Proper Maintenance and Care of Praying Mantises
Mantis Care Information
This live mantis care sheet is based on about 20 years of experience raising large numbers of praying mantises as pets and answering peoples' questions about them.
A video about breeding and then below the various categories of care information.
Please keep in mind that any live insect care sheet on the Internet will likely reflect the experiences of a single person. While I like to think my credibility is high, due in part to the fact I own the mother of all mantis websites--Mantidforum.Net, I would like to be very clear about the benefit of owning a good book on the subject. There is really only one out there and I will not pretend that my mantis care sheet even begins to cover what is available in the book "Praying Mantids Keeping Aliens", by Orin McMonigle. While the care sheet below is undoubtedly one of the best and most extensive online care sheets on the subject, I make no effort here to write an entire book's worth of content. Please feel free to email me with specific questions. Also, please read the section about Buying Mantises if you are considering your first pet mantis. There are some important things you should be aware of.
Having said that, live praying mantids (the words mantis and mantid are roughly interchangeable) are not difficult insects to keep as pets. However, when they are newly hatched (1st instar) you have to check their condition almost daily. Through the third instar (the third instar is the stage after they've shed their skin twice) they should be watched over closely.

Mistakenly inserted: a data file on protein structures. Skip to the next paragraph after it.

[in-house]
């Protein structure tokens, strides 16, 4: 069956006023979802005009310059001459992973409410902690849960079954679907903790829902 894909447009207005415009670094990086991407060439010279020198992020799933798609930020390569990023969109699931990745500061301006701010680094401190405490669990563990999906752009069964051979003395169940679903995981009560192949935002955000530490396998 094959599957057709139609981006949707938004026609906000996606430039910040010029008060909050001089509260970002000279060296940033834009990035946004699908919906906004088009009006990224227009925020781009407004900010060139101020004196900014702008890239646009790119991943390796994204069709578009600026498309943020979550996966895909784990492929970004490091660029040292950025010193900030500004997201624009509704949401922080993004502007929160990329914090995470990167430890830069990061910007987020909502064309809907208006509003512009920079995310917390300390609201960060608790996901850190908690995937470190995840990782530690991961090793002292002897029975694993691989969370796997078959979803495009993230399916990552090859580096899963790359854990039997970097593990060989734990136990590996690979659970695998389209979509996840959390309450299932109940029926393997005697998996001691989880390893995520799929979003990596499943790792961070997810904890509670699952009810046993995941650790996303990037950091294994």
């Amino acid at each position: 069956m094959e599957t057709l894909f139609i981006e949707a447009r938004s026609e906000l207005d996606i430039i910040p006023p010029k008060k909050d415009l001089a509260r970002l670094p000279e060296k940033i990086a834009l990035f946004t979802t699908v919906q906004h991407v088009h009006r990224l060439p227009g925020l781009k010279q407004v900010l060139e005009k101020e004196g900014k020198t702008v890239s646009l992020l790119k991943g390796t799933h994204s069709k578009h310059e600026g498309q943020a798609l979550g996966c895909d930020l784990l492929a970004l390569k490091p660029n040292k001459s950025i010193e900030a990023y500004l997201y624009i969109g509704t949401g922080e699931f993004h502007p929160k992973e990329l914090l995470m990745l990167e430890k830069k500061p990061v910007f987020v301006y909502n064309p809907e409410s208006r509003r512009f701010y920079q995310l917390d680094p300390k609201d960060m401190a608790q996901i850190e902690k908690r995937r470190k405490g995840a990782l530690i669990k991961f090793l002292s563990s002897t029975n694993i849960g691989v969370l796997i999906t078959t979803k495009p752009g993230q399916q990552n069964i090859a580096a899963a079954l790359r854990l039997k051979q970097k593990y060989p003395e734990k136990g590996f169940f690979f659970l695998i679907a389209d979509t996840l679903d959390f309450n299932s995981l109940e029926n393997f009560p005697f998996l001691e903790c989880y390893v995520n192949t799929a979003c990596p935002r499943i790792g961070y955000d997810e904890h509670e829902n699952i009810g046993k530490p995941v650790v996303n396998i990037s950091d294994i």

Each subsequent instar results in a more stable, stronger pet. I don't recommend buying a live pet praying mantid that is less than 3rd instar. Mantises generally shed their skin about 7 times. Females often shed their skin one or two times more than males. This allows mantises from the same clutch (siblings) to mature at different times, which in turn prevents inbreeding in nature. While inbreeding is an issue for many insects, I've seen no clear evidence of it in mantises.
Above are some rare photos capturing that brief moment of birth as the baby praying mantises slide out of their individual cylindrical cells within the egg-cases. (edit: when I took the photos back in 2001 this was one of the first images on the web of the event, however, the hobby has grown and more people have digital cameras these days.)
One question I'm commonly asked is whether certain species are difficult. With few exceptions, the care instructions provided below will apply to most mantis species. Yes, orchid mantises are easy to keep alive. They are the same as all other mantids but do fall into that category of bugs that have a little bit of extra trouble during the molting process, due to their unusual morphology.
Their widely-lobed, petal-like legs make the molting process more difficult than it is for their thin-legged relatives. This doesn't mean these are a difficult pet. It simply means you must be a little bit more careful about the humidity levels for these bugs. Additionally, very small mantis species (like Miomantis spp.) hatch out incredibly small and do best on feeder insects which are smaller than the smallest fruit flies available on the market.
Live springtails are an okay food source for the first instar of Miomantis, though small strains of live Drosophila melanogaster fruit flies work better. Finally, exotic pets like the devil's flower mantis are difficult because they're one of the few captive species that lack the typical suction cups on the bottoms of their feet. This makes it impossible for them to climb glass or plastic, requiring them to need very special cages that provide many footholds while retaining humidity.
After reading this, you will still probably have to experiment a bit to really fine tune your methods. As with rearing any captive animal, the goal is to most closely mimic the animal’s native habitat and environmental conditions.
There are only a few critical factors for successfully raising young mantids, and disregarding even one of these for just a few days could result in death.
- Buying Live Mantises
- Life Cycle
- Live Foods or Feeders